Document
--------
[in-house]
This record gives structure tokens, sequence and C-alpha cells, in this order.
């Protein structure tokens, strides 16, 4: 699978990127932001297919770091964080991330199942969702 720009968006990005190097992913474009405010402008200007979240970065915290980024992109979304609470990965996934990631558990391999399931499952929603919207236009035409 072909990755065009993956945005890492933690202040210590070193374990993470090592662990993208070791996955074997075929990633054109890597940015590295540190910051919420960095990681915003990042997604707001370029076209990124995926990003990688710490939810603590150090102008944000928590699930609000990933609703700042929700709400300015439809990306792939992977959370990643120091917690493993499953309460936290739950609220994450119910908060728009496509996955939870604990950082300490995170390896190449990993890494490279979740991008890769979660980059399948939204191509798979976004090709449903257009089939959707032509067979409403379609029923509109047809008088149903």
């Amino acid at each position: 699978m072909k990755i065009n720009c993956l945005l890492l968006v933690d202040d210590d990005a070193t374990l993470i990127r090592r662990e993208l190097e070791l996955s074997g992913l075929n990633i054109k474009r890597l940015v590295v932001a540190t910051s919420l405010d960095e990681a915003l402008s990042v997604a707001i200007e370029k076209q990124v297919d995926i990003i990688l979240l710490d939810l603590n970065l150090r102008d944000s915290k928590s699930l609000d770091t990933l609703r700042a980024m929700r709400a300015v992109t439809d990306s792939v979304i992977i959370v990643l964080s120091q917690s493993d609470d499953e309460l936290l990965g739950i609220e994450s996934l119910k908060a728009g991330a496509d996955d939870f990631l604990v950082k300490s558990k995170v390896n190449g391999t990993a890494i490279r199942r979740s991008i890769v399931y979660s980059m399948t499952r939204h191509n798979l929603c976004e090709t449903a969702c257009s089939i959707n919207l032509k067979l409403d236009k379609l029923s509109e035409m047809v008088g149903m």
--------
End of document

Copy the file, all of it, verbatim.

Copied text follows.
[in-house]
This record gives structure tokens, sequence and C-alpha cells, in this order.
């Protein structure tokens, strides 16, 4: 699978990127932001297919770091964080991330199942969702 720009968006990005190097992913474009405010402008200007979240970065915290980024992109979304609470990965996934990631558990391999399931499952929603919207236009035409 072909990755065009993956945005890492933690202040210590070193374990993470090592662990993208070791996955074997075929990633054109890597940015590295540190910051919420960095990681915003990042997604707001370029076209990124995926990003990688710490939810603590150090102008944000928590699930609000990933609703700042929700709400300015439809990306792939992977959370990643120091917690493993499953309460936290739950609220994450119910908060728009496509996955939870604990950082300490995170390896190449990993890494490279979740991008890769979660980059399948939204191509798979976004090709449903257009089939959707032509067979409403379609029923509109047809008088149903």
């Amino acid at each position: 699978m072909k990755i065009n720009c993956l945005l890492l968006v933690d202040d210590d990005a070193t374990l993470i990127r090592r662990e993208l190097e070791l996955s074997g992913l075929n990633i054109k474009r890597l940015v590295v932001a540190t910051s919420l405010d960095e990681a915003l402008s990042v997604a707001i200007e370029k076209q990124v297919d995926i990003i990688l979240l710490d939810l603590n970065l150090r102008d944000s915290k928590s699930l609000d770091t990933l609703r700042a980024m929700r709400a300015v992109t439809d990306s792939v979304i992977i959370v990643l964080s120091q917690s493993d609470d499953e309460l936290l990965g739950i609220e994450s996934l119910k908060a728009g991330a496509d996955d939870f990631l604990v950082k300490s558990k995170v390896n190449g391999t990993a890494i490279r199942r979740s991008i890769v399931y979660s980059m399948t499952r939204h191509n798979l929603c976004e090709t449903a969702c257009s089939i959707n919207l032509k067979l409403d236009k379609l029923s509109e035409m047809v008088g149903m």